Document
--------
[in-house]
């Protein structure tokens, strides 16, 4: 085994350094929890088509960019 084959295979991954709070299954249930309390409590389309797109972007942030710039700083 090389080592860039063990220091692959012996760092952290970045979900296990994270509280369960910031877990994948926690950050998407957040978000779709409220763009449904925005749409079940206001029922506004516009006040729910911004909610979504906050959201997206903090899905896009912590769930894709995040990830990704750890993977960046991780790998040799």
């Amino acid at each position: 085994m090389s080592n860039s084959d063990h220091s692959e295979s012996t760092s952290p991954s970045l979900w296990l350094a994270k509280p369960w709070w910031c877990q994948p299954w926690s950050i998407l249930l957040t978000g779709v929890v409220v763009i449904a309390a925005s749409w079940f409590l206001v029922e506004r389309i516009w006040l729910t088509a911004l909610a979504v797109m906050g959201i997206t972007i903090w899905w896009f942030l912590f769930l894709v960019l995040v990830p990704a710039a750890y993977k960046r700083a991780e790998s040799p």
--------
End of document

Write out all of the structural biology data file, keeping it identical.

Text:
[in-house]
């Protein structure tokens, strides 16, 4: 085994350094929890088509960019 084959295979991954709070299954249930309390409590389309797109972007942030710039700083 090389080592860039063990220091692959012996760092952290970045979900296990994270509280369960910031877990994948926690950050998407957040978000779709409220763009449904925005749409079940206001029922506004516009006040729910911004909610979504906050959201997206903090899905896009912590769930894709995040990830990704750890993977960046991780790998040799």
């Amino acid at each position: 085994m090389s080592n860039s084959d063990h220091s692959e295979s012996t760092s952290p991954s970045l979900w296990l350094a994270k509280p369960w709070w910031c877990q994948p299954w926690s950050i998407l249930l957040t978000g779709v929890v409220v763009i449904a309390a925005s749409w079940f409590l206001v029922e506004r389309i516009w006040l729910t088509a911004l909610a979504v797109m906050g959201i997206t972007i903090w899905w896009f942030l912590f769930l894709v960019l995040v990830p990704a710039a750890y993977k960046r700083a991780e790998s040799p």